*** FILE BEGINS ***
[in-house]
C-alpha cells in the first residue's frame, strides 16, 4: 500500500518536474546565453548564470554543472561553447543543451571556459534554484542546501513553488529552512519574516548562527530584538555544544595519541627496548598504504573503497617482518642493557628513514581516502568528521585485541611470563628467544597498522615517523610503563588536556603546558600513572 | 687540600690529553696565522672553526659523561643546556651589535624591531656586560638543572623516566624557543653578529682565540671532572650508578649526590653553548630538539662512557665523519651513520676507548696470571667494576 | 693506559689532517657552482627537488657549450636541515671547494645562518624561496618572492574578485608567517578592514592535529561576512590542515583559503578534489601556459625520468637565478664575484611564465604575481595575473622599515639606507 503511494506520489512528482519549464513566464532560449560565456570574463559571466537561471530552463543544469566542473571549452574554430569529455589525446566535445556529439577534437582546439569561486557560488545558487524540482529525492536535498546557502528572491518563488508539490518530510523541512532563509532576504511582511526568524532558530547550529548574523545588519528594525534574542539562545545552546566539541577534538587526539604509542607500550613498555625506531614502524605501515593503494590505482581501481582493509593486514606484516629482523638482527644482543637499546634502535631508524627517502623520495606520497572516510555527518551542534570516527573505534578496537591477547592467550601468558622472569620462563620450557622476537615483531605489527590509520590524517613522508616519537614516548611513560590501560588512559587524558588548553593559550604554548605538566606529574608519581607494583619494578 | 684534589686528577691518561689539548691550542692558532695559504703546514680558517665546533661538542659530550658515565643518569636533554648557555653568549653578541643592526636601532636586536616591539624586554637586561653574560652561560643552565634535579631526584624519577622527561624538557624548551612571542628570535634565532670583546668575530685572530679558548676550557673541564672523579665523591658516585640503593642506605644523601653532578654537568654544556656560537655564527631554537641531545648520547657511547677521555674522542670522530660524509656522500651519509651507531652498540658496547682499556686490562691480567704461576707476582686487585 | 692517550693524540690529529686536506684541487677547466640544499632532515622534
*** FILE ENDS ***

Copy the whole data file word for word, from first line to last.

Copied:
[in-house]
C-alpha cells in the first residue's frame, strides 16, 4: 500500500518536474546565453548564470554543472561553447543543451571556459534554484542546501513553488529552512519574516548562527530584538555544544595519541627496548598504504573503497617482518642493557628513514581516502568528521585485541611470563628467544597498522615517523610503563588536556603546558600513572 | 687540600690529553696565522672553526659523561643546556651589535624591531656586560638543572623516566624557543653578529682565540671532572650508578649526590653553548630538539662512557665523519651513520676507548696470571667494576 | 693506559689532517657552482627537488657549450636541515671547494645562518624561496618572492574578485608567517578592514592535529561576512590542515583559503578534489601556459625520468637565478664575484611564465604575481595575473622599515639606507 503511494506520489512528482519549464513566464532560449560565456570574463559571466537561471530552463543544469566542473571549452574554430569529455589525446566535445556529439577534437582546439569561486557560488545558487524540482529525492536535498546557502528572491518563488508539490518530510523541512532563509532576504511582511526568524532558530547550529548574523545588519528594525534574542539562545545552546566539541577534538587526539604509542607500550613498555625506531614502524605501515593503494590505482581501481582493509593486514606484516629482523638482527644482543637499546634502535631508524627517502623520495606520497572516510555527518551542534570516527573505534578496537591477547592467550601468558622472569620462563620450557622476537615483531605489527590509520590524517613522508616519537614516548611513560590501560588512559587524558588548553593559550604554548605538566606529574608519581607494583619494578 | 684534589686528577691518561689539548691550542692558532695559504703546514680558517665546533661538542659530550658515565643518569636533554648557555653568549653578541643592526636601532636586536616591539624586554637586561653574560652561560643552565634535579631526584624519577622527561624538557624548551612571542628570535634565532670583546668575530685572530679558548676550557673541564672523579665523591658516585640503593642506605644523601653532578654537568654544556656560537655564527631554537641531545648520547657511547677521555674522542670522530660524509656522500651519509651507531652498540658496547682499556686490562691480567704461576707476582686487585 | 692517550693524540690529529686536506684541487677547466640544499632532515622534